NEET 2020: Necessary In The National Interest, Doesn’t Violate Minority Institution’s Rights: SC

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The Hon’ble Supreme Court of India delivered a landmark judgment in respect of 76 different petitions filed by minority and private institutions against the notification of NEET in 2013. The Supreme Court stated that the National Eligibility cum Entrance Test, i.e., NEET does not violate the rights of the minorities guaranteed by the constitution of India. The court further ruled that NEET 2020 will be used for the purpose of enrolment of students to, aided as well as unaided, minority medical and dental colleges as well. The apex court found out in its judgment that NEET is necessary for the national interest as it qualifies the test of proportionality.

 

The judgment further specified that NEET is intended to address and weed out various maladies and malpractices that have crept into the country’s educational system such as profiteering, exploitation, and commercialization of education wherein students with lower merit are admitted in lieu of a capitation fee. As a result, the whole educational system of the country has decayed. Check >> NEET 2020: NTA To Allow Students To Change Exam-Centres, Official Notice

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The Supreme Court held that the regulatory measures specified by NEET 2020 in no way interfere with the right to manage and administer the institution by religious or linguistic minorities. The judgment delivered by the bench comprising of Justice Vineet Saran, Justice Arun Mishra, and Justice M R Shah read, “Resultantly, we hold that there is no violation of the rights of the unaided/aided minority to administer institutions under Articles 19(1)(g) and 30 read with Articles 25, 26 and 29(1) of the Constitution of India by prescribing the uniform examination of NEET for admissions in the graduate and postgraduate professional courses of medical as well as dental science.”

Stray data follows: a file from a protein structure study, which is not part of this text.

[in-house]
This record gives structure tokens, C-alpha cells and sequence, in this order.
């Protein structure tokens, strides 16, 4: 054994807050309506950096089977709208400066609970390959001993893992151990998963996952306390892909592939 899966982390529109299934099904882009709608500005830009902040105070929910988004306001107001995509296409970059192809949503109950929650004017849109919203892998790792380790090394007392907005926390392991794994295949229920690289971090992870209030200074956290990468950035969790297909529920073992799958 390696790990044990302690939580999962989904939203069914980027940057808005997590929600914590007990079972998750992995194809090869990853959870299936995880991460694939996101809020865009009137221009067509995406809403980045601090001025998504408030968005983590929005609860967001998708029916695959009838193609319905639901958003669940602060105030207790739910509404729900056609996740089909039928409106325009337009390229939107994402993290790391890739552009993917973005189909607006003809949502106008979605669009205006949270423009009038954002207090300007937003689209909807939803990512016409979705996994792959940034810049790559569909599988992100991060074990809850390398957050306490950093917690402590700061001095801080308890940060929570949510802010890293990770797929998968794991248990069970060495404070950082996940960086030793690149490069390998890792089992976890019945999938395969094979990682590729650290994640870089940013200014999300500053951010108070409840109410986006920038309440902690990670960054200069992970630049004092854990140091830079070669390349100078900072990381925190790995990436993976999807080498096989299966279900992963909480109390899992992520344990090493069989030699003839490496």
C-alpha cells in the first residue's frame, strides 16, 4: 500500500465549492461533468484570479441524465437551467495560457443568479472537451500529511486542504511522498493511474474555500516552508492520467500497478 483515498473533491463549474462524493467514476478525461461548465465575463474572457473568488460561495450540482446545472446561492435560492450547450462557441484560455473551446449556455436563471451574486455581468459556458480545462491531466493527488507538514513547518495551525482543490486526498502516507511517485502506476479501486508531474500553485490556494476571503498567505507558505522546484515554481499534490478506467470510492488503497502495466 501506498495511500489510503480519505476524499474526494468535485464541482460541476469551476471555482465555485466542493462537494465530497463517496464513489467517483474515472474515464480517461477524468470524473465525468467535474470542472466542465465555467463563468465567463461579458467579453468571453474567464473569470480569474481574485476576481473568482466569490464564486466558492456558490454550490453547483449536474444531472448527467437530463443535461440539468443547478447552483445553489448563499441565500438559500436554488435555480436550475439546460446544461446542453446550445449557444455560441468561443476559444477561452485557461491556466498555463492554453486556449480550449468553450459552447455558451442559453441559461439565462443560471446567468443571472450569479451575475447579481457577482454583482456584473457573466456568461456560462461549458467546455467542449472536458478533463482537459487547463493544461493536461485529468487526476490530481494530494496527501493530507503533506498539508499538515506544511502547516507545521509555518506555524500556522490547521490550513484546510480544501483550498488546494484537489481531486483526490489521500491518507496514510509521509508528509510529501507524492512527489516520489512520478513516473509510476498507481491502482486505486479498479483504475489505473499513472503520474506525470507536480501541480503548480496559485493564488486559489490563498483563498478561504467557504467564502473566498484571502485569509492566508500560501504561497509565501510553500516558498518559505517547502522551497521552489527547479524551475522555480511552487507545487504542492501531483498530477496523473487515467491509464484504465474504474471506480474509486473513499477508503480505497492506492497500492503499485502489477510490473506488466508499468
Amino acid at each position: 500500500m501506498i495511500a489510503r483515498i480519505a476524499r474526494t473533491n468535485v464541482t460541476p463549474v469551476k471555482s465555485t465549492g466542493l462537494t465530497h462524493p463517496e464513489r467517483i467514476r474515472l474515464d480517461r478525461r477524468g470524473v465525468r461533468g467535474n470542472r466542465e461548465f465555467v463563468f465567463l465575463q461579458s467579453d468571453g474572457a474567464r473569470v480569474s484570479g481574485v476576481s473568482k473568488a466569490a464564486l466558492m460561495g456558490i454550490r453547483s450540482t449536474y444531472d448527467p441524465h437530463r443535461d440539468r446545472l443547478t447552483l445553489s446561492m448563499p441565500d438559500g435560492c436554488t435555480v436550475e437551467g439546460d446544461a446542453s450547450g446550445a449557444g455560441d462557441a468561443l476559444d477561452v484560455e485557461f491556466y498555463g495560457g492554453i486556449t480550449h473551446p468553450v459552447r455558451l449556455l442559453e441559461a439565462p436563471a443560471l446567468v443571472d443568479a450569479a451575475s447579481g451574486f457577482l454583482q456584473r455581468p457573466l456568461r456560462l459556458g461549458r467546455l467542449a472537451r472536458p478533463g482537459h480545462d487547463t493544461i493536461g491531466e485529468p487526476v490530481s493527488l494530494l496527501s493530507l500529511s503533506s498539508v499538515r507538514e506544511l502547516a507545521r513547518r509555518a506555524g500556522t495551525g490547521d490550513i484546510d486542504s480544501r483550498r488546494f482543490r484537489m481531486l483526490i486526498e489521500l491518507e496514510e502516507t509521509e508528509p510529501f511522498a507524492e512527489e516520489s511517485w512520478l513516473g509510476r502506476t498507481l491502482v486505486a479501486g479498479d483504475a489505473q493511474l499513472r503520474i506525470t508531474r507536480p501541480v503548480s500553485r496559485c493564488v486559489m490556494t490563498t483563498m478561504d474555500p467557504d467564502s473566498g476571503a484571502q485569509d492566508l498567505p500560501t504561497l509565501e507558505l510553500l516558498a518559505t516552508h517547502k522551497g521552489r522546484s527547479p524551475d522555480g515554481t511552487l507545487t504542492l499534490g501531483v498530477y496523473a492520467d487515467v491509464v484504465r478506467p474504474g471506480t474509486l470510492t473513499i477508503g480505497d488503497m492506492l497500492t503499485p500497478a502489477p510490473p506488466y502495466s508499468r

The bench delivered this judgment against petitions filed by educational institutions like the SRM Medical College Hospital, Christian Medical College, Manipal University, Karnataka Private Medical and Dental Colleges Association. These institutions had contested the scrapping of AIPMT and the introduction of NEET (National Eligibility cum Entrance Test) on the basis that the minorities have the right to administer their institutions under Article 30 of the constitution, and the government cannot force them to conduct a compulsory entrance examination.

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The bench quoted in the verdict that “Regulatory measures cannot be said to be exceeding the concept of limited governance. The regulatory measures in question are for the improvement of the public health and is a step, in furtherance of the directive principles enshrined in Articles 47 and 51(A)(j) and enable the individual by providing full opportunity in pursuance of his objective to excel in his pursuit.”

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On the plea made by the institutions that the right to administer the institution also covers the right to conduct independent entrance examinations, the court observed that “There is no right given to maladminister the education derogatory to the national interest. The quality of medical education is imperative to sub­serve the national interest, and the merit cannot be compromised.”

 

 

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